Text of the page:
Draw close to God as you need and seek his forgiveness, but draw closer to each other as you are forgiving toward them. 


Friday, September 25, 2015

His face is hidden....

Surely the arm of the Lord is not too short to save,
    nor his ear too dull to hear.
But your iniquities have separated
    you from your God;
your sins have hidden his face from you,
    so that he will not hear. 
Isaiah 59:1-2

There probably aren't any words in scripture which contain more sadness than these. Isaiah is among those prophets who gave the messages of doom and gloom because of the unfaithfulness of Israel. In these opening verses of Isaiah 59, several facts are established. 1. God has not lost his power to save, nor has he closed his ears to the prayers of his people. 2. People are separated from God because of sin. 3.  Sin hides his face from us so that he will not hear. 

If you want to really get depressed, keep reading about the situation of Israel.  Not only were they content in their sins, it seems as if there was no concern on the part of anyone that their present condition was leading to disaster. 

We are looking at intercessory prayer, the prayers we pray on behalf of others. Would you pray for a people like these?  When you pray, do you specifically mention those whose lives are separated from God?  For the people in Isaiah 59, it was the repetition of lifestyle they had grown accustomed to, the lifestyle of sin, confession, and redemption. Over and over again.

I mentioned these were among the saddest verses in scripture, but there is one observation that tops all the others when it comes to sadness. Verses 15-16, "Truth is nowhere to be found, and whoever shuns evil becomes a prey. The Lord looked and was displeased that there was no justice. 16 He saw that there was no one, he was appalled that there was no one to intervene."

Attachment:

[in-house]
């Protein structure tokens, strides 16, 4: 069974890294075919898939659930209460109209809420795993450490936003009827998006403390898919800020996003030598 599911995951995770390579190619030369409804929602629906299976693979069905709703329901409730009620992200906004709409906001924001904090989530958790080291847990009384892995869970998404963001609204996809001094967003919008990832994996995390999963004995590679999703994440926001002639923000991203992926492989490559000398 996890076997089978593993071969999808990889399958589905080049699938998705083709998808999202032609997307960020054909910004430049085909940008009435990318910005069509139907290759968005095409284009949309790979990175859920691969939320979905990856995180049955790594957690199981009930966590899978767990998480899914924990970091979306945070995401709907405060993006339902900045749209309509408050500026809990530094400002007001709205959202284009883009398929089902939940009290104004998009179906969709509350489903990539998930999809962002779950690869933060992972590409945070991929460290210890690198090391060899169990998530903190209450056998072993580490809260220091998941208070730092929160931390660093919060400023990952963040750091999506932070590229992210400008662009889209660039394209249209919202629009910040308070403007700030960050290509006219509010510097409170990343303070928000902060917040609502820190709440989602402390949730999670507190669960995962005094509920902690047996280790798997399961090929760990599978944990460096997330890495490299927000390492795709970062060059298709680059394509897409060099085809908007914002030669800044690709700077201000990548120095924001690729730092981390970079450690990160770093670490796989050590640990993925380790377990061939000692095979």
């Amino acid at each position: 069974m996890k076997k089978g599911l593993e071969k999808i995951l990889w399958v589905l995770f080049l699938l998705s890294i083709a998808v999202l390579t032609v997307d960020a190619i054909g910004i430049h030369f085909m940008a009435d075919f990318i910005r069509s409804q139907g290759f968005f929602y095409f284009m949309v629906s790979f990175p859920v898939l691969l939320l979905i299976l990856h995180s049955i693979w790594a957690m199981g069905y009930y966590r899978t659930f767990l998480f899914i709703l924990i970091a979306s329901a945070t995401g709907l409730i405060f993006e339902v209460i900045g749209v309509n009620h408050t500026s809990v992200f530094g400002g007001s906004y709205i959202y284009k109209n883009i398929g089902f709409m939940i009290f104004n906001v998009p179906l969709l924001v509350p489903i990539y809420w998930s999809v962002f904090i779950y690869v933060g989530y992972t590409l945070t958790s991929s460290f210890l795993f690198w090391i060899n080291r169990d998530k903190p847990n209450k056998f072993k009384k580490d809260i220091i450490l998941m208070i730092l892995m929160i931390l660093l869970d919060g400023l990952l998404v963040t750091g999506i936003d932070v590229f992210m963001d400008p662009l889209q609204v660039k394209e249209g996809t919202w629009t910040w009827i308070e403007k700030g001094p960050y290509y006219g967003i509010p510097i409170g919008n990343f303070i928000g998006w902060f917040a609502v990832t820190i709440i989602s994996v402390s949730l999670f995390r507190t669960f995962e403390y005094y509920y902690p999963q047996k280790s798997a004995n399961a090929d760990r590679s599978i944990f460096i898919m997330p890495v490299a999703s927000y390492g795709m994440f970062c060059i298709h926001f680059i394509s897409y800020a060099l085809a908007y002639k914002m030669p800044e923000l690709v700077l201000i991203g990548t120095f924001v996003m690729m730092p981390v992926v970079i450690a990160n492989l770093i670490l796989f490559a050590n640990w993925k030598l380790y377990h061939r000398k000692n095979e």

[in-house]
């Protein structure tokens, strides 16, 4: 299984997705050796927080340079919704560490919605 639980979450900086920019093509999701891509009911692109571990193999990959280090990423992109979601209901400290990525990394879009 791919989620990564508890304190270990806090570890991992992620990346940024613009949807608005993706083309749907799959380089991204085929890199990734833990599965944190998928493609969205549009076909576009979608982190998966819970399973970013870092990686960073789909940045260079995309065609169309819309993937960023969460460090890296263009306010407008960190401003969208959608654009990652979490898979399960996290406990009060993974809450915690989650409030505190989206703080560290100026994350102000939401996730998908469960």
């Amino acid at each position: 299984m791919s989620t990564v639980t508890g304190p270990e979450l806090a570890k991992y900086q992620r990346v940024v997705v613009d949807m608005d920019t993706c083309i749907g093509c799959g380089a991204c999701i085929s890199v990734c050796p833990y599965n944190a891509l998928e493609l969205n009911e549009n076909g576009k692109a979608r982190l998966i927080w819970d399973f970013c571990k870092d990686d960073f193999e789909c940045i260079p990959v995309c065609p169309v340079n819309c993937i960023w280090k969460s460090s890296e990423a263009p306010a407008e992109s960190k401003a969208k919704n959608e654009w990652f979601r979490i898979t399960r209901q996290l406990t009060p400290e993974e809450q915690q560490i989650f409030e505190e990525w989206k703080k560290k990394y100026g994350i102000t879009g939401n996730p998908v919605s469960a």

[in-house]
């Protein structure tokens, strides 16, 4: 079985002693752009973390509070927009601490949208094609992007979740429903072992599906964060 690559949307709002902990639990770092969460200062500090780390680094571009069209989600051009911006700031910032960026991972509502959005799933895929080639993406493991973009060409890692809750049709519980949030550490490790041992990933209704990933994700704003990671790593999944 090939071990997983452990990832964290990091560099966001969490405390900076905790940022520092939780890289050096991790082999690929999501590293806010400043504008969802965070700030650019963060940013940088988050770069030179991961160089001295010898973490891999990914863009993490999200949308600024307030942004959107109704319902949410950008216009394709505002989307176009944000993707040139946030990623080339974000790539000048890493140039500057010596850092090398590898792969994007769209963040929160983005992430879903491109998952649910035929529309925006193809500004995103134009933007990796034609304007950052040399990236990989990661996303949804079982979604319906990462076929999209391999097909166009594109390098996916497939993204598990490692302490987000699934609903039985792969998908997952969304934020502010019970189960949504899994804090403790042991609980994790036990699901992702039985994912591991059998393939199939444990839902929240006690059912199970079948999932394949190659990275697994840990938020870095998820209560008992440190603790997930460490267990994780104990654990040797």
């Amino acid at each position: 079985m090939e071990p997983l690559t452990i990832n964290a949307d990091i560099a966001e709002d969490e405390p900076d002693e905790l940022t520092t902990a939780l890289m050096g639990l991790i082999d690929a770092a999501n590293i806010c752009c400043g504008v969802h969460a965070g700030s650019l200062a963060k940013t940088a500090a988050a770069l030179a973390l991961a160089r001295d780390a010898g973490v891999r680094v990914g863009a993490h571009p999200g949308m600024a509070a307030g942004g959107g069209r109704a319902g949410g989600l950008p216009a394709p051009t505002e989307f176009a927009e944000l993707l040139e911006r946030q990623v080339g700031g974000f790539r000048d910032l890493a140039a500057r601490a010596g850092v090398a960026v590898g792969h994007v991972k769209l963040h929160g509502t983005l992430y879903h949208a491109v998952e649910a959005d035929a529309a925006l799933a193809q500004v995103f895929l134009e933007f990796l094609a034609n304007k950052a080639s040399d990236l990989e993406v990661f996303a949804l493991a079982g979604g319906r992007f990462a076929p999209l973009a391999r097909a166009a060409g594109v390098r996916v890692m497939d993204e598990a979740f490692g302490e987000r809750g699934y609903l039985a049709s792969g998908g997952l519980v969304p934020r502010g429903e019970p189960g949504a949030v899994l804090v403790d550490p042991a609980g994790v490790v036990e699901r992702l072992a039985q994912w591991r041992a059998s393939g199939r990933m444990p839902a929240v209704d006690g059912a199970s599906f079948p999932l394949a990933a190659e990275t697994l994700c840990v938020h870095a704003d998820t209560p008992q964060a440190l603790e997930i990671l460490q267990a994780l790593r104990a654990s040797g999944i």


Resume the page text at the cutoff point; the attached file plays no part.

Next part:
Did you catch that? No doubt God was displeased because of the absence of truth. There is no question that God was upset because there was no justice. The Bible says God was appalled that no one was interceding.
In an age where we are quick to judge others, speedy to spread the news of failure, and insistent on not making room for a second chance, I am wondering if God is asking his people, "Why haven't you prayed for them?  Why haven't they been the primary focus of your intercessory prayers?"

That gives us a new perspective on the importance of praying for each other. Surely there is a list of people you know who would appreciate you mentioning them to God when you pray. When the people of God talk to him on behalf of others, we are unleashing an unlimited source of power; the power to overcome, the power to forgive, and yes, the power to love as God loves us. 


Thursday, September 24, 2015

Help from the Lord...

I lift up my eyes to the mountains—
    where does my help come from?
My help comes from the Lord,
    the Maker of heaven and earth.
He will not let your foot slip—
    he who watches over you will not slumber;
indeed, he who watches over Israel
    will neither slumber nor sleep.
The Lord watches over you—
    the Lord is your shade at your right hand;
the sun will not harm you by day,
    nor the moon by night.
The Lord will keep you from all harm—
    he will watch over your life;
the Lord will watch over your coming and going
    both now and forevermore. 
Psalm 121:1-8

I have some good news for you.  The government of your country is not your source.  The politicians in Washington, regardless of the party label they carry, are not the answer to our problems.  The bills and laws which are submitted to congress for approval or rejection, will never save you. 

I do not like to see all the turmoil our country is experiencing, and I certainly do not have all the answers, but I do know our God will never shut down his grace, his mercy, nor his love for us.  That is why the psalmist would write words which encourage us to our place our confidence and dependence on God, especially in times of trouble.